Another hero, Bellerophon, longed to capture Pegasus, but could not fathom how one could tame such a wild and magnificent creature. A wise man advised Bellerophon to sleep in the temple of Athena. There he saw the goddess before him holding a golden bridle in her hand. When he awoke he was alone but the bridle remained. He ran forth from the temple and found Pegasus drinking at the Corinthian spring, Pirene. Once Pegasus spotted the shine of the gold, Bellerophon put the charmed bridle on the noble steed's head with little difficulty. The bridle in place, Pegasus became gentle and tame. Thus Bellerophon became master of the winged horse.

While the guest of King Proetus, Bellerophon attracted the attention his host's wife, Anteia. She had fallen in love with him, and when he would not return her feelings, she told her husband that he had wronged her and therefore must pay with his life. As Proetus did not wish to break the bond between host and guest and suffer the wrath of Zeus, Proetus asked Bellerophon to deliver a letter to the King of Lycia. There the king welcomed him and entertained him for nine days before reading the letter, which contained the message that Bellerophon should be killed. Also not wanting to break the trust between guest and host, he sent Bellerophon to destroy the Chimera, who was said to be undefeatable.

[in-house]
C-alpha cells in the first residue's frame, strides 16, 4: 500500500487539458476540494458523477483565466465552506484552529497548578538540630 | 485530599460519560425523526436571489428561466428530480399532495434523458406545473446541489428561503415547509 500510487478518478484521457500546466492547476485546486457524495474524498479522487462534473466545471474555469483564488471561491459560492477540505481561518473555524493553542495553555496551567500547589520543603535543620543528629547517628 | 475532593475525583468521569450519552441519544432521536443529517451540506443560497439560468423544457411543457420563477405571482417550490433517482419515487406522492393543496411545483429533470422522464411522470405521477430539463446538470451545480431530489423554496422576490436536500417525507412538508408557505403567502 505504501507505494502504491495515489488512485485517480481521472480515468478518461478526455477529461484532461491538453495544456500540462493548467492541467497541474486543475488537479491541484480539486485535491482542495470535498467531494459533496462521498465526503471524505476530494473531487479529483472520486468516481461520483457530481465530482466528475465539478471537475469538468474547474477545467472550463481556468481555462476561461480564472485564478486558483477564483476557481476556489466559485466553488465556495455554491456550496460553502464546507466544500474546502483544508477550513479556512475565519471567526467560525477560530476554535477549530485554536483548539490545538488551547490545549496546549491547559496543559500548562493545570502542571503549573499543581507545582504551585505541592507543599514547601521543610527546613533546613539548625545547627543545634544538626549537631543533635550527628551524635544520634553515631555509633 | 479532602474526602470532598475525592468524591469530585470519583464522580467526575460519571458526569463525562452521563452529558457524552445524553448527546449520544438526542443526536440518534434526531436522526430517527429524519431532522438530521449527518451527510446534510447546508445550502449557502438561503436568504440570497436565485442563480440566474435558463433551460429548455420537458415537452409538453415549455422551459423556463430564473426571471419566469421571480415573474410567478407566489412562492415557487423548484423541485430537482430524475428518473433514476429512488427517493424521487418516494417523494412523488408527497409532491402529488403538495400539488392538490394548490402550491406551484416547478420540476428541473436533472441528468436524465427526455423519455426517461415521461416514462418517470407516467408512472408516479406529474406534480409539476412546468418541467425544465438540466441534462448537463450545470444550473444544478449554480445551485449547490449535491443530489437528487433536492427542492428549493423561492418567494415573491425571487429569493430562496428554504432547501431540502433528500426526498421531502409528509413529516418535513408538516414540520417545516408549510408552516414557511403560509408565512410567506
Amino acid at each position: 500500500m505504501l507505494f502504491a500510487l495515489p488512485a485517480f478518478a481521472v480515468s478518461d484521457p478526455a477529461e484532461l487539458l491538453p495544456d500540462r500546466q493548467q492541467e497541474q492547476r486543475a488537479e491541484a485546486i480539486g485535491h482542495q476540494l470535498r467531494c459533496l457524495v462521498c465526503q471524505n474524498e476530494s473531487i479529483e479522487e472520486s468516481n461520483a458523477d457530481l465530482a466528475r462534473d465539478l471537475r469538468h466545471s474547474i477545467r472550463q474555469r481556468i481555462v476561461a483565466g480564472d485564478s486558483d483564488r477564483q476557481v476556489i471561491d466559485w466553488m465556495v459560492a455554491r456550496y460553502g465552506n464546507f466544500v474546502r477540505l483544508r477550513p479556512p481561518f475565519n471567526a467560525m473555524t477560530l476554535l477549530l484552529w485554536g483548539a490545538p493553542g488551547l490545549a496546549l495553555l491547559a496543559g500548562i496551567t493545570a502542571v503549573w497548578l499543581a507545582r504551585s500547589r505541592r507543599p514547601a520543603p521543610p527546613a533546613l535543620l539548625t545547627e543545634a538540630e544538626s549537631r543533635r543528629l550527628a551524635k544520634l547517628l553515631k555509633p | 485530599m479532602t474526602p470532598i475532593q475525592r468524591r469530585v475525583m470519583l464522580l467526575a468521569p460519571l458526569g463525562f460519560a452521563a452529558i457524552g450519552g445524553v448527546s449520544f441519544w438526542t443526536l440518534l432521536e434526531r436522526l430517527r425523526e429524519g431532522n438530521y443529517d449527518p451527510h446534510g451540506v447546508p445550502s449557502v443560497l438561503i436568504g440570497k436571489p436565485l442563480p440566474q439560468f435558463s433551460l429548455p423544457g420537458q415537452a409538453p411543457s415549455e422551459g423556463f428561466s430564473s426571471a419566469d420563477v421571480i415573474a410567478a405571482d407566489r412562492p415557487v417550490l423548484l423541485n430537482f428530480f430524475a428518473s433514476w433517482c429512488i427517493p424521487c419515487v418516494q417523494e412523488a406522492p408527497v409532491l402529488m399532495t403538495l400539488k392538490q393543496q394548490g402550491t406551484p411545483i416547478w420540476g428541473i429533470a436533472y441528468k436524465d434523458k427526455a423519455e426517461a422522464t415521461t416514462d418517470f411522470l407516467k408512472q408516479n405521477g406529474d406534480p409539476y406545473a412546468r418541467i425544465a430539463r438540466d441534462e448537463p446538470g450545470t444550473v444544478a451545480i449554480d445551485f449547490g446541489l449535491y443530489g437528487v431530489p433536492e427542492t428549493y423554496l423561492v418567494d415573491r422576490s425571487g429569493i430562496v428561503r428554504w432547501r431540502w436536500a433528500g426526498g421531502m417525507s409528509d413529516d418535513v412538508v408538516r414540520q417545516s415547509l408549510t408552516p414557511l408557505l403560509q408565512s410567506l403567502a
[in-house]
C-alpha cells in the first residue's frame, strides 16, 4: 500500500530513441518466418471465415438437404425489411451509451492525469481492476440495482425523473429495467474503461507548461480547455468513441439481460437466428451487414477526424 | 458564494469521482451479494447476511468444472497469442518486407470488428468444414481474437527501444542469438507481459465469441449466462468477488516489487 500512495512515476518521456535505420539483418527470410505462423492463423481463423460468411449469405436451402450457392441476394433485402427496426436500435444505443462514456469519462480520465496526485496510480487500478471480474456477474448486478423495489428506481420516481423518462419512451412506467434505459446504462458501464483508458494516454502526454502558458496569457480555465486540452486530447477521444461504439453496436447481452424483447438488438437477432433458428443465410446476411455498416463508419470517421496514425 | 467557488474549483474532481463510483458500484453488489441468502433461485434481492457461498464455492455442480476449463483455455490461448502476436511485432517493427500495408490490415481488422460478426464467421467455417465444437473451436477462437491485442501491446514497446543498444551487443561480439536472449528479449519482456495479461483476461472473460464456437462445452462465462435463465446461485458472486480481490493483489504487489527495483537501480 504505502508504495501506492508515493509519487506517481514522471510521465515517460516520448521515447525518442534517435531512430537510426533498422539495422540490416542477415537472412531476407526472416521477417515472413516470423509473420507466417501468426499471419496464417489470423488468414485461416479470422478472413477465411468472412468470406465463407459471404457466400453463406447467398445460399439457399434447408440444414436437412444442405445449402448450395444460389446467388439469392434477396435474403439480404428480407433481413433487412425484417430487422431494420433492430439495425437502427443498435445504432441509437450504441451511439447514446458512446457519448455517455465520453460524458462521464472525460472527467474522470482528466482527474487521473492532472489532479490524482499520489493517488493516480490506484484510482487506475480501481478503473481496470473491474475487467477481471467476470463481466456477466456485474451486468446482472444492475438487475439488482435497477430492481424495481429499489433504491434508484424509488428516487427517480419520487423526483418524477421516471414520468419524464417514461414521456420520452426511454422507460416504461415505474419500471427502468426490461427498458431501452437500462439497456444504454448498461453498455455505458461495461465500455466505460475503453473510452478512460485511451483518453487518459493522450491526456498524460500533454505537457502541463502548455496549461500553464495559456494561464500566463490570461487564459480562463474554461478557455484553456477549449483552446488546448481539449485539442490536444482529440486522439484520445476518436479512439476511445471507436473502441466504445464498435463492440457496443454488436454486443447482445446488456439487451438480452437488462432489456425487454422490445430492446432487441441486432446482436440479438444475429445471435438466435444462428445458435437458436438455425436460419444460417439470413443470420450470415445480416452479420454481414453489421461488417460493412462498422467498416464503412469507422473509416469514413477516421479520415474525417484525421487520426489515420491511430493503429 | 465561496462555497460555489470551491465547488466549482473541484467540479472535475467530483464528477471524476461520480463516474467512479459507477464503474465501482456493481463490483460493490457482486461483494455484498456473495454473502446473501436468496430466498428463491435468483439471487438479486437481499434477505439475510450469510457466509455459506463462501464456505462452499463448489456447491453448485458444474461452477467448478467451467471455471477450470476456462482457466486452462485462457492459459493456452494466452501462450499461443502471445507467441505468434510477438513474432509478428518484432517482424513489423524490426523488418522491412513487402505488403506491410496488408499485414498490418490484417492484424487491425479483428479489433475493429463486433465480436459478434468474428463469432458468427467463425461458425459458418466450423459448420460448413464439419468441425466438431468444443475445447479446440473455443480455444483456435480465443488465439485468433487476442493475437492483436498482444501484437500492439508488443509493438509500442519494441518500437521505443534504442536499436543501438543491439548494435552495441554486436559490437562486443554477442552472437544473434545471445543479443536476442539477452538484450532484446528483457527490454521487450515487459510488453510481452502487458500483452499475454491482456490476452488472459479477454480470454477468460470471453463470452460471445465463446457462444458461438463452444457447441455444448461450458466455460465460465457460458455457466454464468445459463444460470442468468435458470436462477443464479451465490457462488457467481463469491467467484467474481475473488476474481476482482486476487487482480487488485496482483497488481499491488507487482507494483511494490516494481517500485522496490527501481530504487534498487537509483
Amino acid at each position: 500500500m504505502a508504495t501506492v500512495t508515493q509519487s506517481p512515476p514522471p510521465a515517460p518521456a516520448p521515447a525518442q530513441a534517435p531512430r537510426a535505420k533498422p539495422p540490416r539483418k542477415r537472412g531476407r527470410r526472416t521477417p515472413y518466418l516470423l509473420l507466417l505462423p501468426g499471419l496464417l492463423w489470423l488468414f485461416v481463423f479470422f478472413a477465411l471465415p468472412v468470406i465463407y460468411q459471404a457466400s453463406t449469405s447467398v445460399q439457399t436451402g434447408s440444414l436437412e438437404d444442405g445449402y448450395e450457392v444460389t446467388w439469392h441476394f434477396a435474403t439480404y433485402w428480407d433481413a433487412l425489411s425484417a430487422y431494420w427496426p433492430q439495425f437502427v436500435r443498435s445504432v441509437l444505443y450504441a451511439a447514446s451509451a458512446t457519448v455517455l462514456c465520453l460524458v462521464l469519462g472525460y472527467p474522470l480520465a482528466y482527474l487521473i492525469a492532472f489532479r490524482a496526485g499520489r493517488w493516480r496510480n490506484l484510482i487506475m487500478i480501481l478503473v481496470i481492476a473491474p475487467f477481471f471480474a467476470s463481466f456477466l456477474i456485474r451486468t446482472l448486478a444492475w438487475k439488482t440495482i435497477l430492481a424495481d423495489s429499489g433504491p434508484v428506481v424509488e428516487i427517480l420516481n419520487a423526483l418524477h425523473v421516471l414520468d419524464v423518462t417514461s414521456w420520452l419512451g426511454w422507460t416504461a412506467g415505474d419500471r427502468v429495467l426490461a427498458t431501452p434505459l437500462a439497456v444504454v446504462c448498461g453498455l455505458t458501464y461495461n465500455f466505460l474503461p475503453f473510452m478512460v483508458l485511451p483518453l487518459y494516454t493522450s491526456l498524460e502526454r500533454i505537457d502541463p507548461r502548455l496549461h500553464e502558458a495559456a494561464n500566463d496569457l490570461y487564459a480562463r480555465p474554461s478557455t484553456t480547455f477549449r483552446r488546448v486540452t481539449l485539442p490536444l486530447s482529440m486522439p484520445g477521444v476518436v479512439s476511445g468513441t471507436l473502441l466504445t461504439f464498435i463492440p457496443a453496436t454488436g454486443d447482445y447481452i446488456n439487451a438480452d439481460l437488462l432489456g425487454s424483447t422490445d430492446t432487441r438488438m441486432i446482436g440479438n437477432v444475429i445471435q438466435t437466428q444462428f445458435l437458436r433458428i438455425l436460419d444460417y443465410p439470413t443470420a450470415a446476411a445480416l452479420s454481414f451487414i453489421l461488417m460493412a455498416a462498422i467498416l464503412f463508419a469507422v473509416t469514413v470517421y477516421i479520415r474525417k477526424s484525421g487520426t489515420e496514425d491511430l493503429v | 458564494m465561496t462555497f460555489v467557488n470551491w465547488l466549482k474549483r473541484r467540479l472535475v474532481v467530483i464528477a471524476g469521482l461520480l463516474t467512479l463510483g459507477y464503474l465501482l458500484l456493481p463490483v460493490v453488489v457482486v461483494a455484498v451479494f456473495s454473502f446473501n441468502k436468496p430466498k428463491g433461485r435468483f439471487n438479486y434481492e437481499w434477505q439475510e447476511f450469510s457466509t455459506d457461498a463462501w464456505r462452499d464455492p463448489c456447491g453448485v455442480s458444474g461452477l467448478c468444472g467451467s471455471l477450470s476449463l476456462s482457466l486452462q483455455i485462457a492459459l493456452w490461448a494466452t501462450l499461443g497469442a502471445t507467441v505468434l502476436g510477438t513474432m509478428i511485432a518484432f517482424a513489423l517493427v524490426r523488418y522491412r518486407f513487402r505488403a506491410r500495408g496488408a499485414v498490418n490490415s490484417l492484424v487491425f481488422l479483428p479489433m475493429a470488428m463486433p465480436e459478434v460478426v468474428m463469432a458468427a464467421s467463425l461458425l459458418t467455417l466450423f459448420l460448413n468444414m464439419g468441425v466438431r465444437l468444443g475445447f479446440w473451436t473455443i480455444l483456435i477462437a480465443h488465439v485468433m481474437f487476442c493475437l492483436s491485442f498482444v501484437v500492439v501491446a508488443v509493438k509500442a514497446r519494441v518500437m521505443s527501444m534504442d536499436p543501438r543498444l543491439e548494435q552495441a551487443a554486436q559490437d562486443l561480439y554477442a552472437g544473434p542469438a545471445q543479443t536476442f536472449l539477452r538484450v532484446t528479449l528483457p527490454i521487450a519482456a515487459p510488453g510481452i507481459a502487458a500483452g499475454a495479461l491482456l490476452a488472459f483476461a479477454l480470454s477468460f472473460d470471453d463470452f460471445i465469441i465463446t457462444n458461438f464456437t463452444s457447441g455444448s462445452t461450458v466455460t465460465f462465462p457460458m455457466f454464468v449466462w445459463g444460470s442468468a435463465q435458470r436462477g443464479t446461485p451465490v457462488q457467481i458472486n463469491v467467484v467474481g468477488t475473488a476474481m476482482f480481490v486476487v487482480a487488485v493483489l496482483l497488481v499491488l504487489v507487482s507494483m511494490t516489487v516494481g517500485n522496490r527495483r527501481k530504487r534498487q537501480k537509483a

The Chimera was described as a monster with a lion's head, a serpent's tail with a and a goat's body, or possibly a creature with three heads, one of each animal. It was said to have been born from a volcano on whose slopes lived these animals. For not only was it a fearsome creature as is, but it could breath flame upon its victims. By night it would ravage the kingdom of Lycia, killing the villagers.

Bellerophon agreed to his mission and went to slay the creature. Astride his noble steed he could fly above the monster's flaming breath and deadly claws. He fired arrows at the monster, then timing it right, he waited for the creature to open its mouth to release more flame. He held in his hand a spear with a piece of lead attached to the point. Just as the creature prepare to flame, Bellerophon threw the lance down the monsters throat. In the fiery heat of it belly, the lead melted and killed the creature from the inside. Bellerophon then returned to Proetus, and after several quests over many years, the king conceded and allowed Bellerophon to marry his daughter.

He lived happily for a while but his ambition and success made him think of greater things, things which a man should not think. Bellerophon wanted to ride to the top of Mount Olympus to take his place there with the gods. Some say that Pegasus was wiser and threw his rider of his own will or that Zeus became displeased and sent an insect to sting Pegasus who then bucked and dislodged his rider. Bellerophon then either fell to his death, or wandered the earth blind , "devouring his own soul and avoiding the paths of men".